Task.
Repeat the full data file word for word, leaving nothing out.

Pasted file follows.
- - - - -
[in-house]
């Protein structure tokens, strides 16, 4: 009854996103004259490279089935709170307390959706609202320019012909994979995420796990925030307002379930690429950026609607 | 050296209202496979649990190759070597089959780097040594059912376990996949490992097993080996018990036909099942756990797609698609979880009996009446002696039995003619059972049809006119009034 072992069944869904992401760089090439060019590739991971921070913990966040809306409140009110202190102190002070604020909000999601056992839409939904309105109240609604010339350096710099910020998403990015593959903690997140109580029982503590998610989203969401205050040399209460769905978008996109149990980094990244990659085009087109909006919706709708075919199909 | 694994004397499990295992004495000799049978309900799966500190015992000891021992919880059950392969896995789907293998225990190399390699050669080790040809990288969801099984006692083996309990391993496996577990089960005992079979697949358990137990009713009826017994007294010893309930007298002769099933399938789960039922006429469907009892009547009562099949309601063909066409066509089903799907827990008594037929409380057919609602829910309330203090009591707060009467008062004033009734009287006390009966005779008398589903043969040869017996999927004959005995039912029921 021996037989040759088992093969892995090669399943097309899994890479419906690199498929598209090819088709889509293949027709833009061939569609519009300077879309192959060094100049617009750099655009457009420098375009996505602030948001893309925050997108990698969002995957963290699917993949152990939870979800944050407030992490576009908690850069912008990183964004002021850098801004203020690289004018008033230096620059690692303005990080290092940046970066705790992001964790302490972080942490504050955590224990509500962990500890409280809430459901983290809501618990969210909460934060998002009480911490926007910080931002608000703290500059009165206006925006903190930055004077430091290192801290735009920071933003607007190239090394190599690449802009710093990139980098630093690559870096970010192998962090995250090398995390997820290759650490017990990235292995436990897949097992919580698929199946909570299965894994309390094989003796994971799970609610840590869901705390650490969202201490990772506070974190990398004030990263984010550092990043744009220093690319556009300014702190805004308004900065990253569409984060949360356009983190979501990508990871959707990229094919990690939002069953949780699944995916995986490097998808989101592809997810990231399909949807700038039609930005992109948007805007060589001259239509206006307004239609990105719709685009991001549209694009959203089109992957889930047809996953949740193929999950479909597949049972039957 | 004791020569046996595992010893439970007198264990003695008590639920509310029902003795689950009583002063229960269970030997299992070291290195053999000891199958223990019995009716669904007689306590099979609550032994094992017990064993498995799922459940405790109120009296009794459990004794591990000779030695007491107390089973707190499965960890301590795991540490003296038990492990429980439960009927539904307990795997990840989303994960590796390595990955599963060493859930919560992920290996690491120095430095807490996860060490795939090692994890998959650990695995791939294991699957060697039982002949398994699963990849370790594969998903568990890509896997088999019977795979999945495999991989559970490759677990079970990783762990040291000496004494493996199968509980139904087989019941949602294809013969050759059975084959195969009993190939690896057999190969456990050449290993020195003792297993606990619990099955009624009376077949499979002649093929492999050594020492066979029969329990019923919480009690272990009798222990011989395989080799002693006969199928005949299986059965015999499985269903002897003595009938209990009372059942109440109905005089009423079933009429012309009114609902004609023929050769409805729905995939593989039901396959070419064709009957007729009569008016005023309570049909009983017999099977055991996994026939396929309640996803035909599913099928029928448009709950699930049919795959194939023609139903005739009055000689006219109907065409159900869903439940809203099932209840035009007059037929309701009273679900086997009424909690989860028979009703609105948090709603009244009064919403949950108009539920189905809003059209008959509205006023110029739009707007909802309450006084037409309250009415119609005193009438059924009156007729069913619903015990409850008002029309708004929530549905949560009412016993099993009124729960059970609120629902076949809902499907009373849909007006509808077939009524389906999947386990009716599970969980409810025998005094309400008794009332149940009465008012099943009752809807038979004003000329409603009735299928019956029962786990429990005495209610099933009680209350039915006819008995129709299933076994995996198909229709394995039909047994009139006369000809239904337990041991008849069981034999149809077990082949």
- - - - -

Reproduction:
[in-house]
């Protein structure tokens, strides 16, 4: 009854996103004259490279089935709170307390959706609202320019012909994979995420796990925030307002379930690429950026609607 | 050296209202496979649990190759070597089959780097040594059912376990996949490992097993080996018990036909099942756990797609698609979880009996009446002696039995003619059972049809006119009034 072992069944869904992401760089090439060019590739991971921070913990966040809306409140009110202190102190002070604020909000999601056992839409939904309105109240609604010339350096710099910020998403990015593959903690997140109580029982503590998610989203969401205050040399209460769905978008996109149990980094990244990659085009087109909006919706709708075919199909 | 694994004397499990295992004495000799049978309900799966500190015992000891021992919880059950392969896995789907293998225990190399390699050669080790040809990288969801099984006692083996309990391993496996577990089960005992079979697949358990137990009713009826017994007294010893309930007298002769099933399938789960039922006429469907009892009547009562099949309601063909066409066509089903799907827990008594037929409380057919609602829910309330203090009591707060009467008062004033009734009287006390009966005779008398589903043969040869017996999927004959005995039912029921 021996037989040759088992093969892995090669399943097309899994890479419906690199498929598209090819088709889509293949027709833009061939569609519009300077879309192959060094100049617009750099655009457009420098375009996505602030948001893309925050997108990698969002995957963290699917993949152990939870979800944050407030992490576009908690850069912008990183964004002021850098801004203020690289004018008033230096620059690692303005990080290092940046970066705790992001964790302490972080942490504050955590224990509500962990500890409280809430459901983290809501618990969210909460934060998002009480911490926007910080931002608000703290500059009165206006925006903190930055004077430091290192801290735009920071933003607007190239090394190599690449802009710093990139980098630093690559870096970010192998962090995250090398995390997820290759650490017990990235292995436990897949097992919580698929199946909570299965894994309390094989003796994971799970609610840590869901705390650490969202201490990772506070974190990398004030990263984010550092990043744009220093690319556009300014702190805004308004900065990253569409984060949360356009983190979501990508990871959707990229094919990690939002069953949780699944995916995986490097998808989101592809997810990231399909949807700038039609930005992109948007805007060589001259239509206006307004239609990105719709685009991001549209694009959203089109992957889930047809996953949740193929999950479909597949049972039957 | 004791020569046996595992010893439970007198264990003695008590639920509310029902003795689950009583002063229960269970030997299992070291290195053999000891199958223990019995009716669904007689306590099979609550032994094992017990064993498995799922459940405790109120009296009794459990004794591990000779030695007491107390089973707190499965960890301590795991540490003296038990492990429980439960009927539904307990795997990840989303994960590796390595990955599963060493859930919560992920290996690491120095430095807490996860060490795939090692994890998959650990695995791939294991699957060697039982002949398994699963990849370790594969998903568990890509896997088999019977795979999945495999991989559970490759677990079970990783762990040291000496004494493996199968509980139904087989019941949602294809013969050759059975084959195969009993190939690896057999190969456990050449290993020195003792297993606990619990099955009624009376077949499979002649093929492999050594020492066979029969329990019923919480009690272990009798222990011989395989080799002693006969199928005949299986059965015999499985269903002897003595009938209990009372059942109440109905005089009423079933009429012309009114609902004609023929050769409805729905995939593989039901396959070419064709009957007729009569008016005023309570049909009983017999099977055991996994026939396929309640996803035909599913099928029928448009709950699930049919795959194939023609139903005739009055000689006219109907065409159900869903439940809203099932209840035009007059037929309701009273679900086997009424909690989860028979009703609105948090709603009244009064919403949950108009539920189905809003059209008959509205006023110029739009707007909802309450006084037409309250009415119609005193009438059924009156007729069913619903015990409850008002029309708004929530549905949560009412016993099993009124729960059970609120629902076949809902499907009373849909007006509808077939009524389906999947386990009716599970969980409810025998005094309400008794009332149940009465008012099943009752809807038979004003000329409603009735299928019956029962786990429990005495209610099933009680209350039915006819008995129709299933076994995996198909229709394995039909047994009139006369000809239904337990041991008849069981034999149809077990082949």